I don’t need anyone to purchase a Labradar to validate my choice but I do think it unfortunate that many people with very limited experience with the Labrador have such strong opinions about a device they really don’t know much about (my friend’s brother’s dad’s… kind of thing). It is not as simple as pulling it out of the box, turning it on and working perfectly with your setup without some experience with your particular configuration. We have grown quick to dismiss stuff these days. Example: What do you do with an app that doesn’t work the way you want? Delete it and move on.

Some negatives. If you use the internal batteries you will be disappointed as they don’t last long. About 3-5 range trips. I haven’t used batteries beyond the first two sets. I even tried Lithium batteries once. Subsequent firmware upgrades may have positively impacted this issue. I don’t know. The solution as posted above is a USB connected external battery pack. Mine lasts a dozen or more range trips w/o needing a charge and is able to charge my phone when needed. I am not a fan of the App. I don’t know what others are experiencing but no mater what I do, my App disconnects about 15 seconds after connecting and I have to press a button on the Labradar to make it reconnect. I really wish Labradar made a wired remote that allowed me to end a string and start a new one. As a prone shooter, crawling up to the unit is a real pain. If you are shooting from a bench that is less of a problem. The aiming notch is very imprecise. I hot glued a short length of straw into the aiming notch making aiming significantly easier. I have to re-glue the straw about once every two months.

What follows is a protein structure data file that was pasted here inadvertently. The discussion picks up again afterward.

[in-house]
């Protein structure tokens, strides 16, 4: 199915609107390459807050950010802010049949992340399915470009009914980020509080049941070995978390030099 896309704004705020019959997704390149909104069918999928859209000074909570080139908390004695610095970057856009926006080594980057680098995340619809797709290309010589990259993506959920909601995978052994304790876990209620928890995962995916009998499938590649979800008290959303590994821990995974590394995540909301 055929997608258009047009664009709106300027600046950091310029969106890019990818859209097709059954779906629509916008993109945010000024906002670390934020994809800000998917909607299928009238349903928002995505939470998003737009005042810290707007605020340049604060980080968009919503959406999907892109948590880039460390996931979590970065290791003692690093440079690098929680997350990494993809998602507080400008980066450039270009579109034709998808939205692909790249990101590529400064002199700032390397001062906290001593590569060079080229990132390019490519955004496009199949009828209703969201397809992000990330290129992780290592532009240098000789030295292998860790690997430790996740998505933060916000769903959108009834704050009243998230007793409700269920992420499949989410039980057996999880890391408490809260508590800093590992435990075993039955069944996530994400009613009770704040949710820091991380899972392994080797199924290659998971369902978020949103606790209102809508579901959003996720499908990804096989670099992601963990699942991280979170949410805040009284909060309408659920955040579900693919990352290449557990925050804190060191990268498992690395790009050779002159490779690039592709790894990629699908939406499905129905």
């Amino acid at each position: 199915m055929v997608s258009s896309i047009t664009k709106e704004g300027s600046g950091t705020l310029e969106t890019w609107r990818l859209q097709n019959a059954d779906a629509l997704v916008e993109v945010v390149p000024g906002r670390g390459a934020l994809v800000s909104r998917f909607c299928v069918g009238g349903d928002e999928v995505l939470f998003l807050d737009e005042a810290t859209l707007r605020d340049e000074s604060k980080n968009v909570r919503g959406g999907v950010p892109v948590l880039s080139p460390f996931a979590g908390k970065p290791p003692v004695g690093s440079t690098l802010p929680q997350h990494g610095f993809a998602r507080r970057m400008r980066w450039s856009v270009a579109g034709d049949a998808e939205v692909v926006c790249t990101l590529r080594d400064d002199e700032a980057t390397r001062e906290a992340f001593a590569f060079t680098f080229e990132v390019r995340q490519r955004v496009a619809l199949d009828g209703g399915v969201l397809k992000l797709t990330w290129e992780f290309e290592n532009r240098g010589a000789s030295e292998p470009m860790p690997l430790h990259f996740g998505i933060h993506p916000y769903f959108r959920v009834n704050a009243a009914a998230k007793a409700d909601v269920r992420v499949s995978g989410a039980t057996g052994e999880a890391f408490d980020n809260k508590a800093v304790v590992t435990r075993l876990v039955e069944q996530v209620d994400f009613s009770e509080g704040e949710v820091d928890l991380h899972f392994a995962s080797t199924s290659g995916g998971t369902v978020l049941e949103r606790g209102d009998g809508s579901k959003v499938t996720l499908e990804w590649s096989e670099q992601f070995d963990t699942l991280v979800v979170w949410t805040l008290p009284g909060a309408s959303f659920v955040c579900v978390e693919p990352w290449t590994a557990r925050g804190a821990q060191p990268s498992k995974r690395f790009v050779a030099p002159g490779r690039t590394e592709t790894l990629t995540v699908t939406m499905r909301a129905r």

As a data junkie, I appreciate what Labradar gives me. There was a learning curve to set the unit set up to be reliable, but worth it to me. I like it that I can use it to check pistol loads as well — you can do that with an optical system too. It is easy to pack to the range with the Labradar bag, battery and base. Takes about two minutes to assemble and aim it. If you are into long range shooting you likely have some expensive reloading equipment and an expensive rifle/optic combo or two…. I did think the Labradar was expensive but after 18+ months of ownership, I am very happy with the choice and would recommend it highly.

Henryrifle
 
Posts: 486 | Location: Atlanta | Registered: November 11, 2009Reply With QuoteReport This Post
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Thank you henryrifle for that very detailed response. That was exactly the kind of information that I was looking for and the picture of the spreadsheet helped very much. I may pick one up if they are still on sale.
 
Posts: 14 | Location: Lancaster, PA | Registered: July 21, 2018Reply With QuoteReport This Post